April 24, 2013

Mountain Dew Glow Stick/ Glowing Mtn. Dew Experiment: Kool or Katastrophy?


Happy Wednesday KorKers!
     It’s been a pretty busy week for me so far due to finals coming up in a matter of less than two weeks. TWO WEEKS! AHH…the pressure will get to me sooner or later. Anyway, I wanted to do a simple experiment that was requested by my relative Amanda, in which you could make a bottle of Mtn. Dew into a source of light similar to a glow stick. I talked to some of my friends about it at lunch on Monday, and one of them who specializes with the sciences told me that he had actually attempted it himself just to see what would happen. 

     The result of his experiment: A COMPLETE AND UTTER FAIL. With that in mind, I was kind of sure that trying out this experiment would end up the same way; or if by some miracle, that it may work. So, I decided to try it out anyway, for I knew you guys would like to know how it turned out. Also, I love Mountain Dew, so it wouldn't have been a large sacrifice to give it a try! (haha)


     Honestly, the concept seems pretty simple- have ¼ of Mountain Dew left in the bottle, then add in some baking soda and hydrogen peroxide. 

However, I have to break it to ya’ll- IT WAS AN ABSOLUTE AND  TOTAL BUST.

    I had some Mtn. Dew that I was drinking purposely for this, and made sure that I left enough in the bottle. Then, I took a piece of paper and made a temporary funnel for the baking soda (it made it 10x easier) before adding in the few capfuls of hydrogen peroxide to the mix, and shaking it to combine them. 





     Even when I took the bottle into a dark room, it did ABSOLUTELY NOTHING- NADA. The mix didn’t even have any chemical reactions other than when the baking soda hit the Mtn. Dew or when the baking soda reacted with the peroxide. So, no glow.



     So, I’m sorry to break it to all of the millions of people who have seen this pic/pin on the Internet…but IT DOESN’T WORK! If you don’t believe me, just give it a try. The picture of the mix being able to glow is probably due to the photographer cracking open a glow stick and pouring it inside the bottle (that’s my opinion).

KorK Rating: Katastrophy!
Until Sunday KorKers! –Katie <3

April 21, 2013

A KorK Spring Tradition: Dry Land Fishing for Morel Mushrooms!


Happy Sunday KorKers!
     Spring is in full swing here in North Carolina after the long wait and fluctuation of weather, and everything is much prettier than before. With spring’s arrival here in the Carolinas, another great thing occurs, hunting season. However, hunting season isn’t limited to wild turkeys and other fowls, but also mushroom season. 
Yes, MUSHROOMS! 
And if your first thought was of this from The Lord of the Rings, I’m proud. 
     Anyway, this hunting season for wild mushrooms is for a specific type of mushrooms called Morel Mushrooms, or commonly known as Dry Land Fish because of their taste.
                      
     You can find the Morels only in the springtime when the Dogwood tree is in bloom and in somewhat shady areas near or beside creeks or rivers. On my family’s farm, we have numerous acres of land in which creeks run through or border the landline, which has been a prime location for these Morels. My family and I were introduced to these mushrooms a few years ago, and we love to take a walk through the pastures just to find these mushrooms. It’s just like having a late Easter egg hunt in the woods in which the mushrooms are the Easter eggs and treasure combined. The mushrooms blend in well with the surroundings, so it takes a keen eye to spot them, just like finding shark teeth in a massive pile of seashells. Once you find some, all you need to do is to cut them near the base of the stalk (nearest the ground or so) with a knife and place them in a basket or bucket until you collect as many as you are allowed or want.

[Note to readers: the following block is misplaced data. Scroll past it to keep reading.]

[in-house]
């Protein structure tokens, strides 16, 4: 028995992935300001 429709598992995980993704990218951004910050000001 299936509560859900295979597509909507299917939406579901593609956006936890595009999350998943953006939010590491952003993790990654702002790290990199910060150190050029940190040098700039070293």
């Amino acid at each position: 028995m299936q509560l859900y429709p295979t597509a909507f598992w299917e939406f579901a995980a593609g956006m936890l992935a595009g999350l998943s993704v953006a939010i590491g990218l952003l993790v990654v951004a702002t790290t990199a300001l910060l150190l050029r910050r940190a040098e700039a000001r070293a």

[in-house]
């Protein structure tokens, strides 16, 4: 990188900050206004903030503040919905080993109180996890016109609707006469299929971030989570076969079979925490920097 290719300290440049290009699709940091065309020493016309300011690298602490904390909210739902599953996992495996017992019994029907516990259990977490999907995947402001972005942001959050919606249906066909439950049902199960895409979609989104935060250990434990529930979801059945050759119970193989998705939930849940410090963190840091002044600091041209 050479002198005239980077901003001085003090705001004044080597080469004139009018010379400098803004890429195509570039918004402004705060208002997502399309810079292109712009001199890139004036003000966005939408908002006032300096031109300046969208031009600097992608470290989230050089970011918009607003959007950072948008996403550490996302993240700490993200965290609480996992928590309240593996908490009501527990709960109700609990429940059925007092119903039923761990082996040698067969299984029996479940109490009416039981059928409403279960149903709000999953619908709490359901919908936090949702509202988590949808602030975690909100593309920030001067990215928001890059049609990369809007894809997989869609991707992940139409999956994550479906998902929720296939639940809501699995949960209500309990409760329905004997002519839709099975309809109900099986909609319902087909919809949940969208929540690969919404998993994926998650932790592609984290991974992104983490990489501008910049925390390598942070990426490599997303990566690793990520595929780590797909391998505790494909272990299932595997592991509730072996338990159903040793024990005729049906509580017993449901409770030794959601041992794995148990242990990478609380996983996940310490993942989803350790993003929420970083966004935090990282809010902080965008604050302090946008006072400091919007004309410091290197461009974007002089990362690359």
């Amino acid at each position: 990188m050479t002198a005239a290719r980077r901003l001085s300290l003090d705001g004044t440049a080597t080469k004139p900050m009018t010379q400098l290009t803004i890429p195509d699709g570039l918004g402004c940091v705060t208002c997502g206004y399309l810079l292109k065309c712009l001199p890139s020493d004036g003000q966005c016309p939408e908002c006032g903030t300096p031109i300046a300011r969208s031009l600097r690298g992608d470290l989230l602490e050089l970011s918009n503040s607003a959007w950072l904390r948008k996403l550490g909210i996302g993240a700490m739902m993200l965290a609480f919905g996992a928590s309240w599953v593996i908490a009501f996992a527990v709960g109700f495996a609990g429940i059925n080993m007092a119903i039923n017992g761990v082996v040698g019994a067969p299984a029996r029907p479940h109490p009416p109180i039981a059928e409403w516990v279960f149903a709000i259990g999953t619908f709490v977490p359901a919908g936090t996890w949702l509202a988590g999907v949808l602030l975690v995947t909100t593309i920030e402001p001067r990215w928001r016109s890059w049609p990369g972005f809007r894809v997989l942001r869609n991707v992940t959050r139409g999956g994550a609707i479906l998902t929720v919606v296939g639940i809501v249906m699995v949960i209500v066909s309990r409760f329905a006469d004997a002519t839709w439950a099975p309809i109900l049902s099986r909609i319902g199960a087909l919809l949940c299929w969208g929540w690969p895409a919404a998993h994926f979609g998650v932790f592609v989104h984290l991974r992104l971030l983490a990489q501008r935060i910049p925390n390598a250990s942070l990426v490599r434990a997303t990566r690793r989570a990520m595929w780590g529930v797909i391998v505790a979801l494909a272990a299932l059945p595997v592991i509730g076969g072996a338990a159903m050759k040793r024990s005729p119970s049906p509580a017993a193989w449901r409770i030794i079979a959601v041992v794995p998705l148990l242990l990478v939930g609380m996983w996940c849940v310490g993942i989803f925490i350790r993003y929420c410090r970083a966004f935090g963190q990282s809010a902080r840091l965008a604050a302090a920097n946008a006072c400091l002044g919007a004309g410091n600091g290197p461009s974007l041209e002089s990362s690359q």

Fun Fact: North Carolina, like many states, has a hunting limitation on how many of the Morels that you can collect per season (when harvesting in a public location). [Make sure you check local laws before harvesting them in a public place!]

     NOTE: Morel Mushrooms are HOLLOW inside. If you find one and it is solid on the inside instead- don’t get those or consume them! They may be poisonous! (Make sure to do your research!)

     Once you’ve collected all of the mushrooms, take them into the kitchen and clean the mushrooms (rinse them and make sure they’re clean!) before cooking them in whatever manner you’d like to. For my family, after we clean the Morels, we place them in a large container with saltwater to soak in (at least) overnight.

   

     The next day, after the Morels have soaked, we take them and cut them in half, [ENSURING THAT THEY ARE HOLLOW ON THE INSIDE] before battering and frying them in a skillet like you would prepare other fish. Once they’re finished cooking, enjoy!


     Personally, I really enjoy these mushrooms. They are extremely delicious and to first-time consumers of the mushrooms, take it from me- they don’t really taste like a mushroom, but tastes like catfish or a light-flavored fish (hint the common nickname for them). These mushrooms look somewhat odd, but their looks are quite deceiving, which makes them even more enjoyable after hunting them and preparing them. I hope to those of you who get the opportunity to go dry land fishing that you will- it’s a fun experience with great benefits!

KorK rating: Kool
Until Wednesday KorKers! –Katie <3